And this too recalls Max Weber. The Freiburg political scientist Wilhelm Hennis once ascribed to Weber’s work the central idea of “training the power of judgment” – and this would seem to be a guiding principle for Lübbe-Wolff. Perhaps that is a further parallel to her father, for a focus on the power of judgment springs from an understanding of science that was already crucial to the thought of Hermann Lübbe – himself influenced by the philosopher Joachim Ritter and his adherents – namely philosophy as practical science. Hennis writes that “agents require the power of judgment,” and this is the decisive aspect of that culture of deliberation with which apex courts are imbued. Gertrude Lübbe-Wolff clarifies that it is not a question of “one judge emerging victorious over another” but rather a matter of which parameters afford courts the proper scope to arrive at sensible decisions in conformity with the law. An essential precondition for this is that the particular court not be polarized. One of the goals of her project is to analyze those institutional conditions under which such might be best avoided.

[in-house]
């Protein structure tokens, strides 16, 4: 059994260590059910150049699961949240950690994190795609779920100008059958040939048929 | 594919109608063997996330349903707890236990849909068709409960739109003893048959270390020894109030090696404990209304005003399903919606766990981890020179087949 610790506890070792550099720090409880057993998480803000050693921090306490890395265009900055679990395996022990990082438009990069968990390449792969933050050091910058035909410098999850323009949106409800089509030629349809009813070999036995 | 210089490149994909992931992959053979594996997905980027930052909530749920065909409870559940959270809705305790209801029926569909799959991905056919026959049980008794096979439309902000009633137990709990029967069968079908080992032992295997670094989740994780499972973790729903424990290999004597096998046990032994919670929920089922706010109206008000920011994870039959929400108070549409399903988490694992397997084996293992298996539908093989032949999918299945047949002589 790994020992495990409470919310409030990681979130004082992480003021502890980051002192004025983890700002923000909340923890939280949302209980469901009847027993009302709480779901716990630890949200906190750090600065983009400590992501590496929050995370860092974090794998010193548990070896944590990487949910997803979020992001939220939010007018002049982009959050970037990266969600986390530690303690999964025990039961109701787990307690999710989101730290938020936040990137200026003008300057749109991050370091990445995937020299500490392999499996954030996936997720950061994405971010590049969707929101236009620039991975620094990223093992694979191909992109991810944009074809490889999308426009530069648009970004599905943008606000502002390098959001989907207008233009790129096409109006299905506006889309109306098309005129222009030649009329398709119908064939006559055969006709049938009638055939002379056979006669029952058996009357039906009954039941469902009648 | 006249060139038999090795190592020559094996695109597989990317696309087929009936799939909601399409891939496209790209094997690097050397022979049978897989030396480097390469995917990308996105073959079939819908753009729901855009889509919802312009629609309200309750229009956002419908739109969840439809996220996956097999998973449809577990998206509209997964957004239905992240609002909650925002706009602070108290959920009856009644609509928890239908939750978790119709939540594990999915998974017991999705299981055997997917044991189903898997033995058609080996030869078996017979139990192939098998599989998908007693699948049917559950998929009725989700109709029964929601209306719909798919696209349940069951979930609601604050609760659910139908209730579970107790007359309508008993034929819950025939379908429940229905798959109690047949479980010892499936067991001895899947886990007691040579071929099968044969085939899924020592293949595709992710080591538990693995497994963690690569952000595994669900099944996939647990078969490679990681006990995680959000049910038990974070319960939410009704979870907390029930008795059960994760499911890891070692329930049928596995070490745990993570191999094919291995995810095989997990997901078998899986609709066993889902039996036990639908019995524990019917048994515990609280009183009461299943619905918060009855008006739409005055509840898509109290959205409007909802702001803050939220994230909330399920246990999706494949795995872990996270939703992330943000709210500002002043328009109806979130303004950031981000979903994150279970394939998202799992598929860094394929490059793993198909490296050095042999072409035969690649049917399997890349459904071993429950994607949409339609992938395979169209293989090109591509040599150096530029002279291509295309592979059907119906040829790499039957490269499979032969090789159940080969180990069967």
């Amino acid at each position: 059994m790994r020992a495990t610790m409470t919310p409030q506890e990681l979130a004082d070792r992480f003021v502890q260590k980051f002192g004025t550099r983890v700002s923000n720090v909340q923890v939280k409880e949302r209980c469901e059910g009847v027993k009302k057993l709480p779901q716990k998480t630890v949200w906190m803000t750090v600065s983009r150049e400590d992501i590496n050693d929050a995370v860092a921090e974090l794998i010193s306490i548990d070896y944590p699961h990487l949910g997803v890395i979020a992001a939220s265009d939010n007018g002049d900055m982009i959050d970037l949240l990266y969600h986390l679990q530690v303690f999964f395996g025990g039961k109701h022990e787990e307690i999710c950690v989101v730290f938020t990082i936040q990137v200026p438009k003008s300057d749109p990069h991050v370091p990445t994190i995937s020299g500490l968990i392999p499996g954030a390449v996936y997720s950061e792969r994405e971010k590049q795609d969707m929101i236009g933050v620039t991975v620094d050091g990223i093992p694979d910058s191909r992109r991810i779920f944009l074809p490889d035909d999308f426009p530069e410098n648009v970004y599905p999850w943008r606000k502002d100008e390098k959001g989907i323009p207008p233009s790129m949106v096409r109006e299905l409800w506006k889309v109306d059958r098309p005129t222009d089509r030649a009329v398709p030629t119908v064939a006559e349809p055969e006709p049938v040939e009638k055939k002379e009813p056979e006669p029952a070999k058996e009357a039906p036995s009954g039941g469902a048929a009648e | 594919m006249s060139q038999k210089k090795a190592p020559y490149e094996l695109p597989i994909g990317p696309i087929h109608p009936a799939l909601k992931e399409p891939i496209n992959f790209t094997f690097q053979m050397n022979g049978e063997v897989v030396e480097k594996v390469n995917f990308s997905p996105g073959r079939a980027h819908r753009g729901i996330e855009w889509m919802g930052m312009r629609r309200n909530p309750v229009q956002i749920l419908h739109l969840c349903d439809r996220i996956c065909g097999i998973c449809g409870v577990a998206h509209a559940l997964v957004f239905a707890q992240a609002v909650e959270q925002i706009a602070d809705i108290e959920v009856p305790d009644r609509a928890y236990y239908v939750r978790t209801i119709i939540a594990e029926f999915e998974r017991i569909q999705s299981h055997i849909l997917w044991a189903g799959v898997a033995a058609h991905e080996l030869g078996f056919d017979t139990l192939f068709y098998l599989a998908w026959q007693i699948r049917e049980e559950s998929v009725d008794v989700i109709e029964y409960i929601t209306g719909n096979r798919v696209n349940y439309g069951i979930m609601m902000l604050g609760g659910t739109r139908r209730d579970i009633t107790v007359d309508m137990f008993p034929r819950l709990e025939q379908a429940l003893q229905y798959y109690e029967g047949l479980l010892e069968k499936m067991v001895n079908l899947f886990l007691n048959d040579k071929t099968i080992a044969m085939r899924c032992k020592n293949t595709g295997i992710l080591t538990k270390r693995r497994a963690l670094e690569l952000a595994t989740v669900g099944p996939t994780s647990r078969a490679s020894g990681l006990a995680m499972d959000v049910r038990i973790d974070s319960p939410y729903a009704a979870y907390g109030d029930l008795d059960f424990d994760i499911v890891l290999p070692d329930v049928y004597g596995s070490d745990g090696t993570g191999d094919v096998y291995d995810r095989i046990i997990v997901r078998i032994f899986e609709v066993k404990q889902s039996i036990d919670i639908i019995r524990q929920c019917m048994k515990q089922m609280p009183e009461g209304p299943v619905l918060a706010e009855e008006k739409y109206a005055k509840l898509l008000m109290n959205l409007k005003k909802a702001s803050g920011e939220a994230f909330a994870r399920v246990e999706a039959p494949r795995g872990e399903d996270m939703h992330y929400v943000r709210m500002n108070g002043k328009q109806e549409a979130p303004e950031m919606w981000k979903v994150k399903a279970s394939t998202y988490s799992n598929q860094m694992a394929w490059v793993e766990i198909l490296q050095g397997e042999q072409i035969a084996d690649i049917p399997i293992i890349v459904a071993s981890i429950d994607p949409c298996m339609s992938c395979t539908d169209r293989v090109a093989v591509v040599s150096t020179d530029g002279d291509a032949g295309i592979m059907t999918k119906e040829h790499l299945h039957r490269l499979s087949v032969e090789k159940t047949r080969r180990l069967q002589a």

It is thus that we revisit the leitmotif of the institutions – whether in the sphere of environmental protection, in the financial crisis, or in discussion on the TTIP Free Trade Agreement. According to Lübbe-Wolff, institutions are always crucial to the moral conduct of those parties involved and the relevant culture of deliberation. In looking at law in practice, the conclusion to be drawn is that the more deliberative a society is, the more deliberative is its highest court.